Since recording that album, O’Callaghan said they kept in touch and have crossed paths occasionally. She hadn’t talked to him in years so she was surprised to get a call about the possibility of performing the soprano section of Braid’s new album. 

“I think he’s a brilliant composer and I really love the way that, yes, this is definitely a classical piece of music but there’s definitely a voice of jazz innately in there,” she said. “He’s very easy to work with and he’s also extremely exacting and demanding of himself and others.”

Recording began in August 2017. O’Callaghan joined the Epoque Chamber Orchestra, the Elmer Iseler Singers and the Sinfonia UK Collective for almost two weeks to record the album in Prague. 

“I wanted to think about Catholic sacred music around the world,” said Braid. “Same text, same goal, but the musical manifestation is different based on culture. Catholic music (of the Novo Ordo Mass) in Africa would be quite different a hundred years ago than Catholic music in the 16th century in France, so I tried to be representative of a lot of (different traditions).”

Braid said he incorporated different musical traditions in very deliberate moments throughout the album. He drew influences from the simplicity of the Gregorian chant, to melodic styles of Indian classical music, to the powerful energy of African percussion.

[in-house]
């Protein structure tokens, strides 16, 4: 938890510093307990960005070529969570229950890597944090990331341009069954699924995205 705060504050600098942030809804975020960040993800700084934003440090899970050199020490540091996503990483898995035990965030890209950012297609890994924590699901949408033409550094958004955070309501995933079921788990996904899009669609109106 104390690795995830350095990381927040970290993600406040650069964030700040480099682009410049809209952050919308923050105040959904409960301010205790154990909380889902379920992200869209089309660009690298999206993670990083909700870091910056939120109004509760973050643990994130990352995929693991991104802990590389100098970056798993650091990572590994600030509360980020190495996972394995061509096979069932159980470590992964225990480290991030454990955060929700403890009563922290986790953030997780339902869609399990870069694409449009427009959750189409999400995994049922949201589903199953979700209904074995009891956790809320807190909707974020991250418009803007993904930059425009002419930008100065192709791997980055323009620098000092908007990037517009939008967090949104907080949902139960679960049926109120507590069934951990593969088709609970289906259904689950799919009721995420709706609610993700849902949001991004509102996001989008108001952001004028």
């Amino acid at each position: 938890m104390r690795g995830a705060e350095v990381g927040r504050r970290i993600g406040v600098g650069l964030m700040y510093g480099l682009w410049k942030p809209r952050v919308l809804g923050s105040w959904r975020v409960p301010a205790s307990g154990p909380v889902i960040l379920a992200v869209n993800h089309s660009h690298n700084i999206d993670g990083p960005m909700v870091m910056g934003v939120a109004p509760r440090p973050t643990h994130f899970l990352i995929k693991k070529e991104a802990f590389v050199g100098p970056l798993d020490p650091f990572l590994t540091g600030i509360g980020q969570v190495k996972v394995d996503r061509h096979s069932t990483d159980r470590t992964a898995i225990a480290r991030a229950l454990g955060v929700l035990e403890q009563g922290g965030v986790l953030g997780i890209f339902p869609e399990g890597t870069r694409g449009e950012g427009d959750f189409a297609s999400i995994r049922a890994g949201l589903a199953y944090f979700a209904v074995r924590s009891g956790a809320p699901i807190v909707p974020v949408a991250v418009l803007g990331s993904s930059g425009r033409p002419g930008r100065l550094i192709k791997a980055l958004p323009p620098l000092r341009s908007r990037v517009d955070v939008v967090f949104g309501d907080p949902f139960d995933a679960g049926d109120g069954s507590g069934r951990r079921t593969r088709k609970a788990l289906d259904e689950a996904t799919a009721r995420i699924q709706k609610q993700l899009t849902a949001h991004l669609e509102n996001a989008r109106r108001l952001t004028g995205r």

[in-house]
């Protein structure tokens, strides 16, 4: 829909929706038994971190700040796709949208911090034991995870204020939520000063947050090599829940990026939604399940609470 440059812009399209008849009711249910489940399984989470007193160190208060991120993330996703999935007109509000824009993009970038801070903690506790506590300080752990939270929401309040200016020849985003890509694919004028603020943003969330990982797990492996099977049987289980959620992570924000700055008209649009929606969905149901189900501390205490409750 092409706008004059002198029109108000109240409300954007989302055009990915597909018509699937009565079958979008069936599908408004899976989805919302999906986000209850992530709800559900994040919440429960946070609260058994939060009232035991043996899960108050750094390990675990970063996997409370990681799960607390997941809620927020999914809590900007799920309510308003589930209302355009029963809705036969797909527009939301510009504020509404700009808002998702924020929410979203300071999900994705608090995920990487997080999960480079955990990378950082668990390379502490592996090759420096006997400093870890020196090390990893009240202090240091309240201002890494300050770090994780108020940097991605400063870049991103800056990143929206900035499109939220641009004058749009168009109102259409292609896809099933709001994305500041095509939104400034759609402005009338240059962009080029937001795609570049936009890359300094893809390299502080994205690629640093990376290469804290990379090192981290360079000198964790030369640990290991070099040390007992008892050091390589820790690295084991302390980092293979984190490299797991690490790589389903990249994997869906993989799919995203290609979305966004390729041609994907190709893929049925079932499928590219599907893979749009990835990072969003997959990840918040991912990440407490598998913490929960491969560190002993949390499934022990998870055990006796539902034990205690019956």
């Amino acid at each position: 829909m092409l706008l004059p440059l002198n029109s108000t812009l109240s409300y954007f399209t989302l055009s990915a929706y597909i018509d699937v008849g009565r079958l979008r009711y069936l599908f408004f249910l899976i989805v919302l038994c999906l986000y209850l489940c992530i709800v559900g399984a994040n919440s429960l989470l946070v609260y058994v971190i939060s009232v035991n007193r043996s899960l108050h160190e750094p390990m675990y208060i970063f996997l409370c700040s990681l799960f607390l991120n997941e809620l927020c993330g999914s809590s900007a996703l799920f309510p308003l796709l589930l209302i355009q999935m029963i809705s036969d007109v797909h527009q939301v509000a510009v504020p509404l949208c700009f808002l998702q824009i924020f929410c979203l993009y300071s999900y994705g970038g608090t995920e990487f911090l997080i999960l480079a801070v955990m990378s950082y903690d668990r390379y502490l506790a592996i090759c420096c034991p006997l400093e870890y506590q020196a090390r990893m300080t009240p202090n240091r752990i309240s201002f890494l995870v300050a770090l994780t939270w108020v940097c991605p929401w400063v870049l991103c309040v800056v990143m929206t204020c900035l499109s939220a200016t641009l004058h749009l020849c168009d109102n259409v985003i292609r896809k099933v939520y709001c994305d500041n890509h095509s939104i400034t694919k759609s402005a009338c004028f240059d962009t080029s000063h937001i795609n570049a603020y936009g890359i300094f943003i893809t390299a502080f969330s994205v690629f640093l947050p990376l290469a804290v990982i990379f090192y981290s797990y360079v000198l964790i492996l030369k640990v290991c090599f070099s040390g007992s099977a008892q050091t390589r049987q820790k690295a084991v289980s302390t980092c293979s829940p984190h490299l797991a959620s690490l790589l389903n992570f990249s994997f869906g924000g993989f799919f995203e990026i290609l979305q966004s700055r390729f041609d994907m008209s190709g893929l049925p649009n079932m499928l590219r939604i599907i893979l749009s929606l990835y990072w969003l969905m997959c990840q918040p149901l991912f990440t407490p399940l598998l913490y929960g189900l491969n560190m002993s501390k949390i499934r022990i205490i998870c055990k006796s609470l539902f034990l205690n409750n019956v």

The album organically incorporates diverse disciplines and sounds that create what Braid calls a “hybrid language” for today’s sacred choral music. The prestige of his Juno recognition is only one step in his dream to bring the tradition of choral music back into the  mainstream. 

“I want to find the means to tour this work around Canada and internationally, like going into churches that seem terribly empty these days and reconnect this idea of like a vespers service where a musical performance is intrinsically connected to a spiritual service,” he said. 

“So what I’m appreciative of, now that it has this sort of Juno recognition, is that hopefully it will make another step in that process to try and distinguish the work as being musically valid, musically recognized, so I can sort of proceed with this plan to bring this chaplet more public exposure.”

Corona Divinae Misericordiae is nominated alongside albums from the Montreal Symphony Orchestra, Joyce El-Khoury, Miriam Khalil and Barbara Hannigan with Reinbert De Leeuw.The Classical Album of the Year award will be announced March 16, a day before the Juno Awards’ live broadcast on CBC.